The Greater Omentum
The greater omentum, also known as the omentum majus or epiploon, is a four-layered peritoneal membrane that extends from the greater curvature of the stomach and covers the entire intestines like an apron.
Two layers emerge from the stomach’s front and back, and two layers emerge from the transverse colon’s front and back. The part between the stomach and the transverse colon is called the gastrocolic ligament. When this ligament is opened, the stomach’s posterior can be reached.
The greater omentum is the first structure encountered when the abdomen is opened. It adheres to the site of inflammation in the abdomen and attempts to limit the process (e.g., an appendiceal abscess).
The greater omentum is a mobile structure that easily adheres to areas of trauma, peritonitis, or ischemia. It plays an important role in the peritoneal defense mechanism. For example, it can prevent the spread of infection to the entire abdomen (generalized peritonitis) by surrounding the area around perforated organs and limiting the perforation as an abscess. It is rich in adipose (fat) tissue and keeps the intestines warm.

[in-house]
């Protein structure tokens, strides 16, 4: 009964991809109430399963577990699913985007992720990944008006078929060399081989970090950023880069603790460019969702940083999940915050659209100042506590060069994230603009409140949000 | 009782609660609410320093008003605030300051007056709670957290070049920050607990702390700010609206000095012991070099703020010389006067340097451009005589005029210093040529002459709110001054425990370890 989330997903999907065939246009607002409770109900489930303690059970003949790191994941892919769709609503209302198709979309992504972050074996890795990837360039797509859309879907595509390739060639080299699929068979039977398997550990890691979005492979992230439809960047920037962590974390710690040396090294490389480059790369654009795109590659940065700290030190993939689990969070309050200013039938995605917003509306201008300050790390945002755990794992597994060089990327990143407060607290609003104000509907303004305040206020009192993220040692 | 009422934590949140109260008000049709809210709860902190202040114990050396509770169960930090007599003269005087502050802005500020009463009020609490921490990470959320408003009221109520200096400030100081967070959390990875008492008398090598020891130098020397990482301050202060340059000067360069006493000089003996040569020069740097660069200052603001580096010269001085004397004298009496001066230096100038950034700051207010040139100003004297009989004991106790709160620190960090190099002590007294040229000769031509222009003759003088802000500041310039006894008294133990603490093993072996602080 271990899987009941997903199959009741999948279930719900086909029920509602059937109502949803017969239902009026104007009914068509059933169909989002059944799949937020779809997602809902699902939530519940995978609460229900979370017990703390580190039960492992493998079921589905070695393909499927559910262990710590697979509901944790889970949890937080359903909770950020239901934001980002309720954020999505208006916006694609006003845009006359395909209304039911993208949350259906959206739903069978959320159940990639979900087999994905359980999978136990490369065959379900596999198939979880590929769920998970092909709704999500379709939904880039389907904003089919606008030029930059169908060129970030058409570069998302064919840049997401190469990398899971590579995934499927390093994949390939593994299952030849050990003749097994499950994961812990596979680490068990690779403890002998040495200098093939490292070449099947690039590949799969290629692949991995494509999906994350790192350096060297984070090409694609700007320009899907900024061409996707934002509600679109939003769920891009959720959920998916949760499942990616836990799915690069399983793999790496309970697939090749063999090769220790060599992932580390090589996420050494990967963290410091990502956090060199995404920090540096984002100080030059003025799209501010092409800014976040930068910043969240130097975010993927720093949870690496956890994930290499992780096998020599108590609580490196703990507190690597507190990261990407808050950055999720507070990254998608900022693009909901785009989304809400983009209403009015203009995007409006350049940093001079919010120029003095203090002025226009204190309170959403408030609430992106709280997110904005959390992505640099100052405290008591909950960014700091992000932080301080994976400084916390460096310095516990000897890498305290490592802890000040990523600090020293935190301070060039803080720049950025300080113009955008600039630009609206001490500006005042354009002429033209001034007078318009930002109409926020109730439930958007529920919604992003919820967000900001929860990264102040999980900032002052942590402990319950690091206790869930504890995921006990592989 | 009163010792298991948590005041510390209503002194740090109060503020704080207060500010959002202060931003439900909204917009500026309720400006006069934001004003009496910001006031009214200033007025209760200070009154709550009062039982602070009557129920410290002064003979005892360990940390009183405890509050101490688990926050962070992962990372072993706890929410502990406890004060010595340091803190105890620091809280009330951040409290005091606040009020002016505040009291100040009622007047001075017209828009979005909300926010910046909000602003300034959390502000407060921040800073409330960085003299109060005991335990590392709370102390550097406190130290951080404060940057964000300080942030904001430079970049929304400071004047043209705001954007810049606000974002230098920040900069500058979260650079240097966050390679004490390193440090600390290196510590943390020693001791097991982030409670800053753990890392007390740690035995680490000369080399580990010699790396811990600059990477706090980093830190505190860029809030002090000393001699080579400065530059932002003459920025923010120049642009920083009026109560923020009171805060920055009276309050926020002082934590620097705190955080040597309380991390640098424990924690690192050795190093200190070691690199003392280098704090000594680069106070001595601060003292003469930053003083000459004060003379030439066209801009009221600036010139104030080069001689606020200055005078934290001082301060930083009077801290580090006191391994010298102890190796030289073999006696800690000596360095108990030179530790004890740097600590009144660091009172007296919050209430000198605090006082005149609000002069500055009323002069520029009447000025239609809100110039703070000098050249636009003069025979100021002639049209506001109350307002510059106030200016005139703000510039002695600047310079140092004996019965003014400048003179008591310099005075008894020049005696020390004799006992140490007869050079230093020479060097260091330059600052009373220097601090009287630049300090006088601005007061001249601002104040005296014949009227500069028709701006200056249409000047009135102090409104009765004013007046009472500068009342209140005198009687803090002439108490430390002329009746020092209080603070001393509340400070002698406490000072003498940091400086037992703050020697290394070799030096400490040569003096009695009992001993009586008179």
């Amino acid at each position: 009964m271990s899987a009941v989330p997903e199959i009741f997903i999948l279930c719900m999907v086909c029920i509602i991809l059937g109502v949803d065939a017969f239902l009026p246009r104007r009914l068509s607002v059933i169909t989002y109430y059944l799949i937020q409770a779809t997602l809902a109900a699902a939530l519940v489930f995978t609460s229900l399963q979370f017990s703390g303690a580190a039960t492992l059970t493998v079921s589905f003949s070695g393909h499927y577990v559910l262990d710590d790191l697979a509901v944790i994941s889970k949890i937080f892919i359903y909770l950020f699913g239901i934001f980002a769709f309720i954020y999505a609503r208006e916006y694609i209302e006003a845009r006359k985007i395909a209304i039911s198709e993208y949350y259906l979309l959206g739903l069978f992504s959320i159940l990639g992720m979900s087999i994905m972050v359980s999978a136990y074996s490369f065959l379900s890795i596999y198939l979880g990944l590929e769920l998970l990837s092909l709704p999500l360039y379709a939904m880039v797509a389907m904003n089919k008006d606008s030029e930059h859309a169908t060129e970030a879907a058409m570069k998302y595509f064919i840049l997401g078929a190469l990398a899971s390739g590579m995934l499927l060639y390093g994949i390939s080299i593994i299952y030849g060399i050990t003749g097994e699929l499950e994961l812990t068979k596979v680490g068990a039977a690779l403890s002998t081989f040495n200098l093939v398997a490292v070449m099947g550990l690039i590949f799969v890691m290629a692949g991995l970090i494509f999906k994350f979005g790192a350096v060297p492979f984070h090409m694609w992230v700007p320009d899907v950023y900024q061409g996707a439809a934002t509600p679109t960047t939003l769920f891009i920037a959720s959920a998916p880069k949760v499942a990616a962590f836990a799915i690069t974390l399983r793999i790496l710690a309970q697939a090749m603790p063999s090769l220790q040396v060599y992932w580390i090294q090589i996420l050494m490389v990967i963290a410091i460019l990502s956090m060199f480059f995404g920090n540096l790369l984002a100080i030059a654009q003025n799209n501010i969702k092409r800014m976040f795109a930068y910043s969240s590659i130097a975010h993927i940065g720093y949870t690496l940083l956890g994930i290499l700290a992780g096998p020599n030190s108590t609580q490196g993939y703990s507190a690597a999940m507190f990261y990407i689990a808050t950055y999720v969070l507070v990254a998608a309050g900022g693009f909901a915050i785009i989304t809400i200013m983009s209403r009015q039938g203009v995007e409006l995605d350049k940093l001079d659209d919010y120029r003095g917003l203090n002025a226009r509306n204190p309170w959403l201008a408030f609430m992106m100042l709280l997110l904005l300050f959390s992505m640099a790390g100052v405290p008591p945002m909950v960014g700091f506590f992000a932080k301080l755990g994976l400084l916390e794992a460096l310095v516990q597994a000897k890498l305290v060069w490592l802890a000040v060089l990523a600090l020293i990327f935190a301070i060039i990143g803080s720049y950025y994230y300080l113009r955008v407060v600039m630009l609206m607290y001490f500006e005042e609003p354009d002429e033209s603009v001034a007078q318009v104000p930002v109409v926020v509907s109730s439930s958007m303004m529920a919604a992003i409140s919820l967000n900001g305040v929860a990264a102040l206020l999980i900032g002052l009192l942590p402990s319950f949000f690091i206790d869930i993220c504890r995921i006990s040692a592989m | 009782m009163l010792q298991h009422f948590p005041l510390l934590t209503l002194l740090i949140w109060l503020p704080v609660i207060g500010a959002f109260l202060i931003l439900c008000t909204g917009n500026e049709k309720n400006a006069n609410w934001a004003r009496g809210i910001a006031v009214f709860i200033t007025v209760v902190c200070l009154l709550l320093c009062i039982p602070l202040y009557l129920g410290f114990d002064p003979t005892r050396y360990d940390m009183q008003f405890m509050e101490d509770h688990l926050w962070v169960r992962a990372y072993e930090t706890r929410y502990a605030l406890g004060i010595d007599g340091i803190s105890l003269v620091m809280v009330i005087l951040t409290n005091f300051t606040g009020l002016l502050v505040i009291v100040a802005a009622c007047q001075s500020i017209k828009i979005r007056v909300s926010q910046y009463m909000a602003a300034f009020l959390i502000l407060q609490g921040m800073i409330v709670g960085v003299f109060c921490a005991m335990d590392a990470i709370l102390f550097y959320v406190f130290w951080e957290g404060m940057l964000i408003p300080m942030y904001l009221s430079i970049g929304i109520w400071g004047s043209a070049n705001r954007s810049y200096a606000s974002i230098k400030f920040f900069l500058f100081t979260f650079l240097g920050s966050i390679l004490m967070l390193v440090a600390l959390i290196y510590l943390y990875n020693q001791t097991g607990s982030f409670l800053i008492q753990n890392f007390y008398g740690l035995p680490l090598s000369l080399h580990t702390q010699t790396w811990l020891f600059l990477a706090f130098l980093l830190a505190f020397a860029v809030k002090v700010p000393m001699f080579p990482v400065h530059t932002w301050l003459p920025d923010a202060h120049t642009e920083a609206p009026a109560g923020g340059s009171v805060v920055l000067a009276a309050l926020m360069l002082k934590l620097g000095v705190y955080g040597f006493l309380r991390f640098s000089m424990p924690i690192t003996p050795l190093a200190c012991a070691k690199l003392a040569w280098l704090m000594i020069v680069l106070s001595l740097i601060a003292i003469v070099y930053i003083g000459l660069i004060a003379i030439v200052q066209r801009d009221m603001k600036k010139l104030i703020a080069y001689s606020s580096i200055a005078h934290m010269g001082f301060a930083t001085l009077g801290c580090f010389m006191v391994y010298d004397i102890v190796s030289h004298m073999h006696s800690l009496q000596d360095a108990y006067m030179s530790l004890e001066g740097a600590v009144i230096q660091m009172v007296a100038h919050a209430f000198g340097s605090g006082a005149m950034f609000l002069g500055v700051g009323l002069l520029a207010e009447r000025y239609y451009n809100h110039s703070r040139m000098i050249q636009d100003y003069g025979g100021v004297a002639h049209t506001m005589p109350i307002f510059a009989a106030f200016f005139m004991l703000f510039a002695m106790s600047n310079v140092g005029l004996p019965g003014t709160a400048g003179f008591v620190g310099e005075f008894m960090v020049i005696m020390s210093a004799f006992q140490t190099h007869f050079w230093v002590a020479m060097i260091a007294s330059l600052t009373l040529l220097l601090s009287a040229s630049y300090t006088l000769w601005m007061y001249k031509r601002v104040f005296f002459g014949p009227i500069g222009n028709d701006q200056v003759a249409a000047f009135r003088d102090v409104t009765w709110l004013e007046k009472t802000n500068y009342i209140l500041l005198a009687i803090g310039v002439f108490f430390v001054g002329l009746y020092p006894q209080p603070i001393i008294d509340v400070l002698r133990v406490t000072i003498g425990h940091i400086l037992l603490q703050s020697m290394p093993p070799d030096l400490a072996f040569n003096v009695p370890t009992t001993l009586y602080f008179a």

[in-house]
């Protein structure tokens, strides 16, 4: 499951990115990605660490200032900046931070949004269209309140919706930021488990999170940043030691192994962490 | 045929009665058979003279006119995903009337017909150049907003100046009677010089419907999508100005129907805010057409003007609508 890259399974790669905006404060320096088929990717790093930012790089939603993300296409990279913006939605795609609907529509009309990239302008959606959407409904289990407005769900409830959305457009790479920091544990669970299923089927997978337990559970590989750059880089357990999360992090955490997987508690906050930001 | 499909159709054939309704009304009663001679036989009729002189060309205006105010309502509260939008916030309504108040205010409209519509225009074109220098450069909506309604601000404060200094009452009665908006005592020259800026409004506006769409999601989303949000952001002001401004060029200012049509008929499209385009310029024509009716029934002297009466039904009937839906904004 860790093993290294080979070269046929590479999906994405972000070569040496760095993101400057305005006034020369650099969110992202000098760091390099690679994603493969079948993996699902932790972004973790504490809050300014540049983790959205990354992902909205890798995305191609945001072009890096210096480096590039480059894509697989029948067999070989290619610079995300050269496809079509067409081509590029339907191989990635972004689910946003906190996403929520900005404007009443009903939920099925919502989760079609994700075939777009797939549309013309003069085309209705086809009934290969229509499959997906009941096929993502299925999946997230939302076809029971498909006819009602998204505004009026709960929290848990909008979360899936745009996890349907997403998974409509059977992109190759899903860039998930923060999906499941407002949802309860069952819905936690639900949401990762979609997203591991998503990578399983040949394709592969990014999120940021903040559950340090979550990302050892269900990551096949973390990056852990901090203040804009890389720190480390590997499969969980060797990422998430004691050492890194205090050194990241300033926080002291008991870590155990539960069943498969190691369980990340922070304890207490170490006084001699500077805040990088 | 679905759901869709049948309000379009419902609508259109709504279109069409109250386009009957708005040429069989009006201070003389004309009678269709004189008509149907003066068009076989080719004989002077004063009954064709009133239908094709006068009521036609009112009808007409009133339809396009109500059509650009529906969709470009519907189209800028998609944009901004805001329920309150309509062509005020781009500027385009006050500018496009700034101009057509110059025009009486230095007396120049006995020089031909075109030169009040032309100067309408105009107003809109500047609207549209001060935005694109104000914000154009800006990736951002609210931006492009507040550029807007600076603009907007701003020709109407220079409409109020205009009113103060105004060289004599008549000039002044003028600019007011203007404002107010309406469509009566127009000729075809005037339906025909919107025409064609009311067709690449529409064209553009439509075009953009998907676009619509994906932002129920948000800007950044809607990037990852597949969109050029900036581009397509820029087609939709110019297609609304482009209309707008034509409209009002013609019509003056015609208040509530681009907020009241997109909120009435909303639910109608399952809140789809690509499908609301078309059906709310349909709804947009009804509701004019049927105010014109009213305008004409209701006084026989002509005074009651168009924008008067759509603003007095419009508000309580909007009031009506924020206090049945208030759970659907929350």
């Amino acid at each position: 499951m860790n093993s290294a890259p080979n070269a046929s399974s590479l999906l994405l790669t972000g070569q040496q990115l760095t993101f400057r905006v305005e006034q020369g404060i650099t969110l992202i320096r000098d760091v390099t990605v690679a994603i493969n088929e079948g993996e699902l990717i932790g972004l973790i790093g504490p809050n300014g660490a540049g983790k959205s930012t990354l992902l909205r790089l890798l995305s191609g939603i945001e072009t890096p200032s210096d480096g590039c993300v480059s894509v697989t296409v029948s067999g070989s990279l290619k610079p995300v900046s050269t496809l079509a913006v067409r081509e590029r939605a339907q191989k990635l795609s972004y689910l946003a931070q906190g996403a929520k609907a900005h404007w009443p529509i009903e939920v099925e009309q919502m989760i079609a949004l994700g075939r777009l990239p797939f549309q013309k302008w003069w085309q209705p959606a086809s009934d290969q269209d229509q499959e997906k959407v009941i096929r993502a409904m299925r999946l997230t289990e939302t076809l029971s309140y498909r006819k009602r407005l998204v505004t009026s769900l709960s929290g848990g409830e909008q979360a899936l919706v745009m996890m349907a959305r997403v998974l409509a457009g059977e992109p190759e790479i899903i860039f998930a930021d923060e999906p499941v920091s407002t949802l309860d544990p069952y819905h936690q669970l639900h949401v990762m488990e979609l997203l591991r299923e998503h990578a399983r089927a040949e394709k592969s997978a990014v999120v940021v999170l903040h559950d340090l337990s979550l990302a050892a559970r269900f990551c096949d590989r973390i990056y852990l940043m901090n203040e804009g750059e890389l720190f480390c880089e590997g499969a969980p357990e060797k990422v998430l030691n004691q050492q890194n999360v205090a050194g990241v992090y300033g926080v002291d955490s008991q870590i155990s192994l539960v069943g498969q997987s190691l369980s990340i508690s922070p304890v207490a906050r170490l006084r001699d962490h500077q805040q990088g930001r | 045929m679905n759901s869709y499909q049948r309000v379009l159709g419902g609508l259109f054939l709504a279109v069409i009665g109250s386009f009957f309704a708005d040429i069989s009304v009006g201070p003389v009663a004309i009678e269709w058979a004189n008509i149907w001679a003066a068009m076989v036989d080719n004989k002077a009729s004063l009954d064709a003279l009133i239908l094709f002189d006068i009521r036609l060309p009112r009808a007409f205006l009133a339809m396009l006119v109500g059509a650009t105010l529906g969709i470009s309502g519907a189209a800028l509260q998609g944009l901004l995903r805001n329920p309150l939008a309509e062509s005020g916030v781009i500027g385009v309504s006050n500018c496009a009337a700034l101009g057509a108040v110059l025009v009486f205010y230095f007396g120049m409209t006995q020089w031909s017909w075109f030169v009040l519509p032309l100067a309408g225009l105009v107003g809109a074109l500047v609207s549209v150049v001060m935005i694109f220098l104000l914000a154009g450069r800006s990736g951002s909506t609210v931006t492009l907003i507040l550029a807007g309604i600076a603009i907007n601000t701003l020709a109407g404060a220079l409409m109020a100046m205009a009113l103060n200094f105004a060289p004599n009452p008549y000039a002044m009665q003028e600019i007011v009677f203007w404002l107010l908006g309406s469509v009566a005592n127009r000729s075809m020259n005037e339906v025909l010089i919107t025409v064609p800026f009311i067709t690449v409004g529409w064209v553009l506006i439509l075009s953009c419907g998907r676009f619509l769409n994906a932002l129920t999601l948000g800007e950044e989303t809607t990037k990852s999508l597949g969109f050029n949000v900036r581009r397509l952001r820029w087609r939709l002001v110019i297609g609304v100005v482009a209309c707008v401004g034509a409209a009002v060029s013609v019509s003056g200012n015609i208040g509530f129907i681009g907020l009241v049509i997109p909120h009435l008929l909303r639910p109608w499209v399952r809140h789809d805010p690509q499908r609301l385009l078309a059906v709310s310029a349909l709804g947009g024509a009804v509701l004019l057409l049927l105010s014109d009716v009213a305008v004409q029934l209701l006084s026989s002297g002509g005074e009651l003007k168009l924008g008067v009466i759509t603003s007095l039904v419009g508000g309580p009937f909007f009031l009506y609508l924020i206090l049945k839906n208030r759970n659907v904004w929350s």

The greater omentum develops from the dorsal mesentery (dorsal mesogastrium) during embryonic development.
The peritoneal ligaments that develop from the greater omentum are as follows
The greater omentum is generally defined to include the following four ligaments.
- Gastrophrenic ligament – extends from the greater curvature of the stomach, near the junction of the body and fundus, to the central tendon of the diaphragm.
- Gastrocolic ligament – extends from the greater curvature of the stomach to the transverse colon
- Gastrosplenic ligament (or gastrolienal ligament) – extends from the greater curvature of the stomach to the hilum of the spleen, which is the area where the blood vessels, lymphatic vessels, and nerves enter and exit the spleen.
- Splenorenal ligament – (or lienorenal ligament)- extends from the hilum of the spleen to the left kidney.
Vascular Supply of the Greater Omentum
The blood supply to the greater omentum is provided by the right and left gastroepiploic arteries. Both arteries are branches of the celiac trunk and supply the entire greater omentum.
- Celiac artery > common hepatic artery > gastroduodenal artery > right gastroepiploic artery
- Celiac artery > splenic artery > left gastroepiploic artery
- The right and left gastroepiploic arteries anastomose with each other within the greater omentum along the greater curvature of the stomach. These two arteries are continuations of each other.